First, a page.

Treatment Antibiotics are the drugs used for treating all phases of Lyme disease. In nearly all cases they can cure Lyme, even in later stages. Preventive Antibiotics after a Tick Bite According to guidelines from the Infectious Diseases Society of America (IDSA), people bitten by deer ticks should not routinely receive antibiotics to prevent the disease. A single dose of the antibiotic doxycycline may be given in situations that meet all of the following conditions: The tick is still attached to the patient and is positively identified as an adult or nymphal I. scapularis (the tick that carries the Lyme disease B. burgdorferi spirochete). Doxycycline treatment can be started within 72 hours of the tick bite. There is proof that at least 20% of ticks in that geographic area are infected with B. burgdorferi . It is safe for the patient to receive doxycycline (this drug should not be given to pregnant women or children younger than 8 years of age). In general, the risk of developing Lyme disease ...
It’s summertime and that means it is tick season. While tick bites are usually harmless, they can carry diseases, such as Lyme disease. In the United States, Lyme disease is most often found in the East Coast, North Central states and in Northern California. Deer ticks and black legged ticks can carry Lyme disease. These ticks are normally found in woody or grassy areas, however, they can be found in cities as well.
If you have a tick bite and are in an area where Lyme disease is common, you should talk with your doctor. Early antibiotic treatment can often prevent further problems from developing. The initial signs of Lyme disease are a bulls-eye rash around the site of the bite and flu-like symptoms which usually occur about a month after the bite. Symptoms sometimes go away but health problems can still develop later.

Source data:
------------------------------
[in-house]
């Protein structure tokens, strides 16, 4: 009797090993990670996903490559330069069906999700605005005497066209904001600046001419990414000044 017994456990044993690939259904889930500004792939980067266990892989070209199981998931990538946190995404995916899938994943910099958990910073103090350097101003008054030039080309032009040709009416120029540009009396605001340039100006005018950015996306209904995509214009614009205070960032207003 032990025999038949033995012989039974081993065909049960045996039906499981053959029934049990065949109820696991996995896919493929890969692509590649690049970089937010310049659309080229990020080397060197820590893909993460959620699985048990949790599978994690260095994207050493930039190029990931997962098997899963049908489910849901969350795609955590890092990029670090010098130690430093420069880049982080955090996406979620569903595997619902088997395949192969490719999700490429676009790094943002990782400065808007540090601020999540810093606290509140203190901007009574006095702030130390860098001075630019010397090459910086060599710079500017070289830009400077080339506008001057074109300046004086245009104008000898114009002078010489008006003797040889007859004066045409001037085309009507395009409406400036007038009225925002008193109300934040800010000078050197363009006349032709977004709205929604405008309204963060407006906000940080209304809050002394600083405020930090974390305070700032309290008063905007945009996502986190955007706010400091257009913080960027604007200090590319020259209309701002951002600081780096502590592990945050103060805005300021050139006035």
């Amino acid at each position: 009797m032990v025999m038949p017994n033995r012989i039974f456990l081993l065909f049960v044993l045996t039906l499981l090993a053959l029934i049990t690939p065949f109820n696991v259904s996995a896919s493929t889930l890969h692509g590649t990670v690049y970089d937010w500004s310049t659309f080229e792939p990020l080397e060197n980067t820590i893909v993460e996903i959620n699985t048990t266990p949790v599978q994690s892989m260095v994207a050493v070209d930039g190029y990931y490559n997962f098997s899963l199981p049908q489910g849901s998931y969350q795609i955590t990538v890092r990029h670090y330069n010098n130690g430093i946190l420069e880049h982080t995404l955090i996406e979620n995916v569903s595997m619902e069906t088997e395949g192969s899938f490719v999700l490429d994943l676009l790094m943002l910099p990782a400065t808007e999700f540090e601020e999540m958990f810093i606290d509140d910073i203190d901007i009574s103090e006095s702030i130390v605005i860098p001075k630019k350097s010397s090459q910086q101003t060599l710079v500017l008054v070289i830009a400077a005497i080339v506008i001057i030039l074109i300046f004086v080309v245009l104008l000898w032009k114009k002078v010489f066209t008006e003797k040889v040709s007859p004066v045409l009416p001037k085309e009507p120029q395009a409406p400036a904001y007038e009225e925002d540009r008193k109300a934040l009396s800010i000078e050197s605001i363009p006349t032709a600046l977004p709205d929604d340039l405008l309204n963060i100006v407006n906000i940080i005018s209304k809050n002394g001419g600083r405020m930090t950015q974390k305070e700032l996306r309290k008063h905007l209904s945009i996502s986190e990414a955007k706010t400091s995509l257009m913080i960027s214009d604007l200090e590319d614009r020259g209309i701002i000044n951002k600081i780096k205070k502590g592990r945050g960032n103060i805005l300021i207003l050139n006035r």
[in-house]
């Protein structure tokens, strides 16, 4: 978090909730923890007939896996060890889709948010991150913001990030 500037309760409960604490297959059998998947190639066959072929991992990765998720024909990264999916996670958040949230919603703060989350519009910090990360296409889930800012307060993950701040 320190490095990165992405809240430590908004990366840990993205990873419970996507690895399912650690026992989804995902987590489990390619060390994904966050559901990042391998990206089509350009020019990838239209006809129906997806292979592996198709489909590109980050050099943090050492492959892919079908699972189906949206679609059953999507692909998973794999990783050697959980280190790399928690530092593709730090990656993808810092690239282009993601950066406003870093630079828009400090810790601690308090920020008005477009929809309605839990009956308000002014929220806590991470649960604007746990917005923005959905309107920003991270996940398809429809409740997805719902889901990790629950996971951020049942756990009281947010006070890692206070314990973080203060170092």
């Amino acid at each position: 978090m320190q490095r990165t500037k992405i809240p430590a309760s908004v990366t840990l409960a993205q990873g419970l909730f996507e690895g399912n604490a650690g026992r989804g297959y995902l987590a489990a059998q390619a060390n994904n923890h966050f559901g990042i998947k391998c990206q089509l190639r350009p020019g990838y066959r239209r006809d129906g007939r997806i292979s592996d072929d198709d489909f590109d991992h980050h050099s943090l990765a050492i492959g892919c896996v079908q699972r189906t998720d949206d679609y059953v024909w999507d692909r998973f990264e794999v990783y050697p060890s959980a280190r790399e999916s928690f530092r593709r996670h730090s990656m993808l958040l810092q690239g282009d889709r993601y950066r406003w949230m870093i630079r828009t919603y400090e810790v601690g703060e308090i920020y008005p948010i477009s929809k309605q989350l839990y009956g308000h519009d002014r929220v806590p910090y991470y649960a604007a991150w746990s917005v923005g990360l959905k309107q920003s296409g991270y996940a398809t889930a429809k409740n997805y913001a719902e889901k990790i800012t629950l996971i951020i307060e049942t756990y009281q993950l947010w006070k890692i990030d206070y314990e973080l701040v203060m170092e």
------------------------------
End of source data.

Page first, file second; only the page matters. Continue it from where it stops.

Preventing Tick Bites
Ticks are most commonly found in wooded, grassy or bushy areas. When walking in these types of areas wear long-sleeve...
Unique proteins discovered in spinal fluid can distinguish neurologic post-treatment Lyme disease (nPTLS) and myalgic encephalomyelitis / chronic fatigue syndrome (ME/CFS) from one another and also from people in normal health, according to a study published last week in the journal PloS ONE . There are many similarities between nPTLS (sometimes called chronic Lyme disease) and ME/CFS besides the fact that they both have rather long names.
The two illnesses have strikingly similar symptoms, which include muscle and joint pain, severe fatigue and cognitive functioning problems like difficulty with memory and concentration.
Both conditions can be very difficult to diagnose. Many patients have suffered for years and are often misdiagnosed before finally getting an accurate diagnosis.
It is not unusual for nPTLS and ME/CFS patients to also be diagnosed with fibromyalgia.
Both conditions have a long history of controversy, with much disagreeme...
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